During a webinar this week the CQC explained that QOF data - collected by the CQC since 2012 - was no longer a ‘reliable’ indicator for practice performance as data had been 'skewed' by the pandemic.
It said that CQC inspectors would now use ‘additional searches’ from 1 October to assess practice performance, including:
- patients with CKD 4 or 5 and no BP in 18 months;
- patients with CKD 4 or 5 and no U&E in 18 months;
- patients with diabetic retinopathy with last HbA1c>74;
- asthmatic patients with two or more courses of rescue steroids in last 18 months;
- patients on levothyroxine in the last six months with no TSH in the last 18 months.
The move comes after QOF was suspended throughout 2020/21, with income from the framework protected, to allow practices to concentrate on dealing with the pandemic and then delivering the COVID-19 vaccination programme. The BMA has called for suspension of QOF to be repeated this year, but NHS England has so far said it is not considering another suspension.
The CQC also announced that it would no longer be 'rating in terms of population groups', taking the effective key question and the responsive key question - two of the 'five key questions' it asks - as a whole.
QOF data had previously been used by the regulator to see how a practice is performing, but CQC representatives said that this data was no longer ‘reliable’ following the pandemic.
Speaking at the webinar, CQC interim head of inspection for primary medical services Andy Brand said: ‘We are going to stop using QOF data from 1 October and the reason is that it’s been skewed by the pandemic - and we’re going to cease using it for at least 12 months and then review what we do with it after that.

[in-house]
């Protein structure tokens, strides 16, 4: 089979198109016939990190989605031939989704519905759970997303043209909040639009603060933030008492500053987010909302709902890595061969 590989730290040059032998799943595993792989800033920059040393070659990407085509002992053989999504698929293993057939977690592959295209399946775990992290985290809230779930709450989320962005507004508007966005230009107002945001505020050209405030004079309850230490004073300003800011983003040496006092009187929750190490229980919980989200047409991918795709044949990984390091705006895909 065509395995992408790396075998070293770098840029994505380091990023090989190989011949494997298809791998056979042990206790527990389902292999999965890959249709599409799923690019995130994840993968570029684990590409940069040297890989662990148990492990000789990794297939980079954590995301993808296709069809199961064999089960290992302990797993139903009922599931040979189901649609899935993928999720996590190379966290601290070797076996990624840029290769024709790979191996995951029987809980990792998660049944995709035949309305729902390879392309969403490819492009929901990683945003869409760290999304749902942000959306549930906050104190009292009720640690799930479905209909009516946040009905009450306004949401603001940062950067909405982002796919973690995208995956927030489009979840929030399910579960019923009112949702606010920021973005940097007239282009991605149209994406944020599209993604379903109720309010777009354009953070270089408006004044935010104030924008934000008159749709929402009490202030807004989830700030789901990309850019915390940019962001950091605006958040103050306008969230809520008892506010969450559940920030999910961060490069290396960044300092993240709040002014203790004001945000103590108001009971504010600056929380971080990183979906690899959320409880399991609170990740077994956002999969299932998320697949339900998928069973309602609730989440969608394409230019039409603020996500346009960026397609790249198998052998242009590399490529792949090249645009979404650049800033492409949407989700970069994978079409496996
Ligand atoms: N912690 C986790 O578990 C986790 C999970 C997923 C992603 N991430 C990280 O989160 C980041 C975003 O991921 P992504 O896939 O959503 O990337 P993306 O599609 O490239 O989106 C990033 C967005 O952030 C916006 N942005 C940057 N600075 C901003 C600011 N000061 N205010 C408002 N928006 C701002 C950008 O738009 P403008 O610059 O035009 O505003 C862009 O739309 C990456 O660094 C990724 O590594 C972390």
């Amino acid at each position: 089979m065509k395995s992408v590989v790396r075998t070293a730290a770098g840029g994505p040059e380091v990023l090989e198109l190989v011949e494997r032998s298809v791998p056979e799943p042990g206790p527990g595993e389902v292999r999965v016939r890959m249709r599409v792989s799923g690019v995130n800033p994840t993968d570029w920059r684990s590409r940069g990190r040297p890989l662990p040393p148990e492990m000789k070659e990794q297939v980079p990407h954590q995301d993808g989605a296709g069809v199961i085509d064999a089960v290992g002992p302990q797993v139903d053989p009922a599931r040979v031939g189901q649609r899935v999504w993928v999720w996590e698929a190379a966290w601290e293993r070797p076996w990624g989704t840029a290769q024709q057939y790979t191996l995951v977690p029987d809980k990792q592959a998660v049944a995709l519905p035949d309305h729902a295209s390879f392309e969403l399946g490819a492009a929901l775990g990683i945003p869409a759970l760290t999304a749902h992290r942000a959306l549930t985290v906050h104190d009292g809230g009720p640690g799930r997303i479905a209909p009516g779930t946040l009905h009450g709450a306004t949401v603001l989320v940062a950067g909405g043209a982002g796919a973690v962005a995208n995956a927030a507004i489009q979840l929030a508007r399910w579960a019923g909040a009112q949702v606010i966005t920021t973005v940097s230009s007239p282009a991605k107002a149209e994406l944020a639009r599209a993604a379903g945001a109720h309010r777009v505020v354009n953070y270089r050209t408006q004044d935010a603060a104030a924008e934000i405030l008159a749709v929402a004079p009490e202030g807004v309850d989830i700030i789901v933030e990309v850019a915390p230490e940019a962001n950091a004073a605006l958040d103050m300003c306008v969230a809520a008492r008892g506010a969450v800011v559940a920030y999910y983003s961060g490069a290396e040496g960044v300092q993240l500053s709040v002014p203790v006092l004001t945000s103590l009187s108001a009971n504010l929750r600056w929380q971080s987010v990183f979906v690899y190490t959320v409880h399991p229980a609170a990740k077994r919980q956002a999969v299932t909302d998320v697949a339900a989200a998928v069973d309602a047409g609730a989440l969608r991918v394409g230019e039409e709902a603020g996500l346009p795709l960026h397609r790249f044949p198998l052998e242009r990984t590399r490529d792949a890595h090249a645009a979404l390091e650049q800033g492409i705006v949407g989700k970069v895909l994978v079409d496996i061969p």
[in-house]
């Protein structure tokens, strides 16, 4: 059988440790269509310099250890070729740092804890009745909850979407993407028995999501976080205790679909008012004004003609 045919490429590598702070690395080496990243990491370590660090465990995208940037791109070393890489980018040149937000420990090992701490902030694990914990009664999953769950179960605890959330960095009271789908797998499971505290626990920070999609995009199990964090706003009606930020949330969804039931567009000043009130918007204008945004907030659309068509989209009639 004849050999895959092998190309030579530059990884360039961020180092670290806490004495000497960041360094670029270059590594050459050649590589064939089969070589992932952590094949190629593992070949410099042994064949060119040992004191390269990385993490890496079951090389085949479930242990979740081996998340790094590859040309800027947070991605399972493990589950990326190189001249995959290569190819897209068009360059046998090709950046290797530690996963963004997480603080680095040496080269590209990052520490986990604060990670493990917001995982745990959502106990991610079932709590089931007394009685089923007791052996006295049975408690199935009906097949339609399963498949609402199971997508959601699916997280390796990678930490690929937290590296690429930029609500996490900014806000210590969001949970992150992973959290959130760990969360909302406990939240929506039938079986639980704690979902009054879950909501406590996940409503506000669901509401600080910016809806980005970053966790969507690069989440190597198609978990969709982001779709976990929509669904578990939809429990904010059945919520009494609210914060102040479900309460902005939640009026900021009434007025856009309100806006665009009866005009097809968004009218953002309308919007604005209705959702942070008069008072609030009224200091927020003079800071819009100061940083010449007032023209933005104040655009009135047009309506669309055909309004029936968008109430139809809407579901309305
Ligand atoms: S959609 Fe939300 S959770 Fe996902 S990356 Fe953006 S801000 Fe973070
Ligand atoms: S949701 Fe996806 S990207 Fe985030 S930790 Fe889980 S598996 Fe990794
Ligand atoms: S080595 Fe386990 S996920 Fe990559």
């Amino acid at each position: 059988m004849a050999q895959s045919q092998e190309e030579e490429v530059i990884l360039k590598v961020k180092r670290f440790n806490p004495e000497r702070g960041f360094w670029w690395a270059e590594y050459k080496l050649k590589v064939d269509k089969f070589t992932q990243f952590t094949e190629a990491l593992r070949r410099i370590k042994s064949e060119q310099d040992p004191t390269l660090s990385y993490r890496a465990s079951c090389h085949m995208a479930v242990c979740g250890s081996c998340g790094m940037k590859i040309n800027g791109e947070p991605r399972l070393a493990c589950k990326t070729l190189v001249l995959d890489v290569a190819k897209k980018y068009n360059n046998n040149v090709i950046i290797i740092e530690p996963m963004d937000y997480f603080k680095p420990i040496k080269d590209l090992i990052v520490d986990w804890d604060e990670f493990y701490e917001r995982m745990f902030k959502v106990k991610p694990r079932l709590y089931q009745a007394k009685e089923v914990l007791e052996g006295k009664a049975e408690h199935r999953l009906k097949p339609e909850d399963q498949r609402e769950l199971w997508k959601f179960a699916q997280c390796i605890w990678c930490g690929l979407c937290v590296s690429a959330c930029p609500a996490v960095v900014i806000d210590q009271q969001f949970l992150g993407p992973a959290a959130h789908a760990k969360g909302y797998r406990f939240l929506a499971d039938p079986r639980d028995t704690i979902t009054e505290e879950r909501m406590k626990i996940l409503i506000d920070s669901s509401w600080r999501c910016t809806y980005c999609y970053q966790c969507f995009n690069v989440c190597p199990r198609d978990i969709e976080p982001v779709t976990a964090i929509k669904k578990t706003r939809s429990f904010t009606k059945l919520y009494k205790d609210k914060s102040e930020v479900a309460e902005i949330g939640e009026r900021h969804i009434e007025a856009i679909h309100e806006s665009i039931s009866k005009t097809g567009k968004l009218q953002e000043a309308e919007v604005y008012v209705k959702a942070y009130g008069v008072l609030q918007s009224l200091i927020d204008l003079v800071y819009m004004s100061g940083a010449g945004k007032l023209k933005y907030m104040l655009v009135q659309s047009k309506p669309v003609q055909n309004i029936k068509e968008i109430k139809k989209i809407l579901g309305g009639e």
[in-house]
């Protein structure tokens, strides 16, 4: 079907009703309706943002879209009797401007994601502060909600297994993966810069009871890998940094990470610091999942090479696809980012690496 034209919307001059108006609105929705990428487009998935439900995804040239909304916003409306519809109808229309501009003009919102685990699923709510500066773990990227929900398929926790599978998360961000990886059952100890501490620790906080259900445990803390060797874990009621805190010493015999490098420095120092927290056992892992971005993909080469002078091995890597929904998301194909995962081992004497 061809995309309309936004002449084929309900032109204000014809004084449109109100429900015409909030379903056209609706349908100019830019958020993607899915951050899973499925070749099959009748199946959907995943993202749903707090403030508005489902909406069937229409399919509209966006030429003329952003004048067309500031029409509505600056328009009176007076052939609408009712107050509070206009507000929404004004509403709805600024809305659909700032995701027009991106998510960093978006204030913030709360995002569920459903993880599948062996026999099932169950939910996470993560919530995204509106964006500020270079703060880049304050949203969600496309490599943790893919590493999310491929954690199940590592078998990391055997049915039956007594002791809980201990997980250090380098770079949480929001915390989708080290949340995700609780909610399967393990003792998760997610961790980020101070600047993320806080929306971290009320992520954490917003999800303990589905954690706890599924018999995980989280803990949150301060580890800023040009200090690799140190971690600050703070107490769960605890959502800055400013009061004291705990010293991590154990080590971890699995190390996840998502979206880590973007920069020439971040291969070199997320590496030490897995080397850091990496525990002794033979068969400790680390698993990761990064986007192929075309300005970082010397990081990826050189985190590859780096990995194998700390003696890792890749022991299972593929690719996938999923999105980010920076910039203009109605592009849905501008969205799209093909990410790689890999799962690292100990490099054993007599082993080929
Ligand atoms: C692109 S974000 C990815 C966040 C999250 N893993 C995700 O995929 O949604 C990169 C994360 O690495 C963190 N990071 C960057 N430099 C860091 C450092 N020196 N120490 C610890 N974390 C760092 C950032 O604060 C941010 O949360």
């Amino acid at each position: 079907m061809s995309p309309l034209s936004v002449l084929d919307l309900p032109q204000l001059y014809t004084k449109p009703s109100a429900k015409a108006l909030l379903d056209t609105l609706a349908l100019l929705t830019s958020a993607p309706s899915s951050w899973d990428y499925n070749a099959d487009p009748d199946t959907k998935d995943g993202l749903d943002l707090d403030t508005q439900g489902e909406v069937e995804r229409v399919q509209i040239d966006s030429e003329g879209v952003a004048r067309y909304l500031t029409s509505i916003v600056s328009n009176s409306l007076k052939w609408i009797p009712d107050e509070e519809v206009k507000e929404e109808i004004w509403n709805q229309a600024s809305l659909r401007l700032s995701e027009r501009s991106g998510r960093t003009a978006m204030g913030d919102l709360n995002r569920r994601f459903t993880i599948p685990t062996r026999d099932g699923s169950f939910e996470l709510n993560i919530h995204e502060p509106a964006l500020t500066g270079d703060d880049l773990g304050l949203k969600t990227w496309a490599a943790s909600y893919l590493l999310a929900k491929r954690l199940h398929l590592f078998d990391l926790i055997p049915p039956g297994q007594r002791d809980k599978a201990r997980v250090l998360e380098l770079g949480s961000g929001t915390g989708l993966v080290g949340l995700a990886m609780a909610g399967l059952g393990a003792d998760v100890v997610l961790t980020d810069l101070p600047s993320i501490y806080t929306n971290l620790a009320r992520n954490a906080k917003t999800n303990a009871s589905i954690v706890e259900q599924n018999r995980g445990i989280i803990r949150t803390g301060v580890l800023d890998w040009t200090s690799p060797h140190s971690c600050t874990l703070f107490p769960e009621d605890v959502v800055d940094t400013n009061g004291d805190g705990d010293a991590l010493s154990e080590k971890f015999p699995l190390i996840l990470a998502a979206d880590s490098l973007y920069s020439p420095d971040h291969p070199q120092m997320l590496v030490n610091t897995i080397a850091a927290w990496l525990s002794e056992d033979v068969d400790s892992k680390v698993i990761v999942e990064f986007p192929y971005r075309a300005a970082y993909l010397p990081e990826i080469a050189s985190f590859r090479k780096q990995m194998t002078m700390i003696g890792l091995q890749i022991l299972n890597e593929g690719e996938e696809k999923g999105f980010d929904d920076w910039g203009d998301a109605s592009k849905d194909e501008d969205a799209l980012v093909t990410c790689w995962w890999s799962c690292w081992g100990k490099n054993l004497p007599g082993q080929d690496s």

‘We used QOF because it was the best information we had at the time to gain a sense of how practices were performing, and also to see if they were using QOF as a tool to drive improvement. We’re not going to be using that anymore because it’s not reliable.
‘We are replacing QOF in terms of long-term conditions with some additional searches, which will be run by our clinicians on practice clinical systems - from a distance - with their permission. We feel like this is better because the data is up to date as opposed to QOF, which is many months out of date.’
Under a new approach to monitoring services, the CQC is carrying out monthly ‘information reviews’ of practices - looking at data, such as current CQC rating, breaches, safeguarding concerns and patients' experiences, to assess practices.
If the regulator finds no reason to investigate further, practices will be issued with a short statement following the CQC's review. But practices will be subject to further monitoring if inspectors' initial investigations show a need to have 'a deeper look' - and could involve a telephone call with the provider to mitigate risks.
GP practice assessments
CQC leaders argue the new approach is ‘far more targeted and risked-based’ than its previous inspection model, which saw GP practices assessed on a frequency-based model - this approach has now been scrapped.
Earlier this month the regulator said it would increase its use of video calls to interview practice staff during inspections under a revamped approach to regulation that will also reduce checks on surgeries rated 'good' or 'outstanding'.
RCGP chair Professor Martin Marshall last week called for the government to help to reduce GP workloads by cutting unnecessary bureaucracy, suggesting that CQC checks could be scrapped.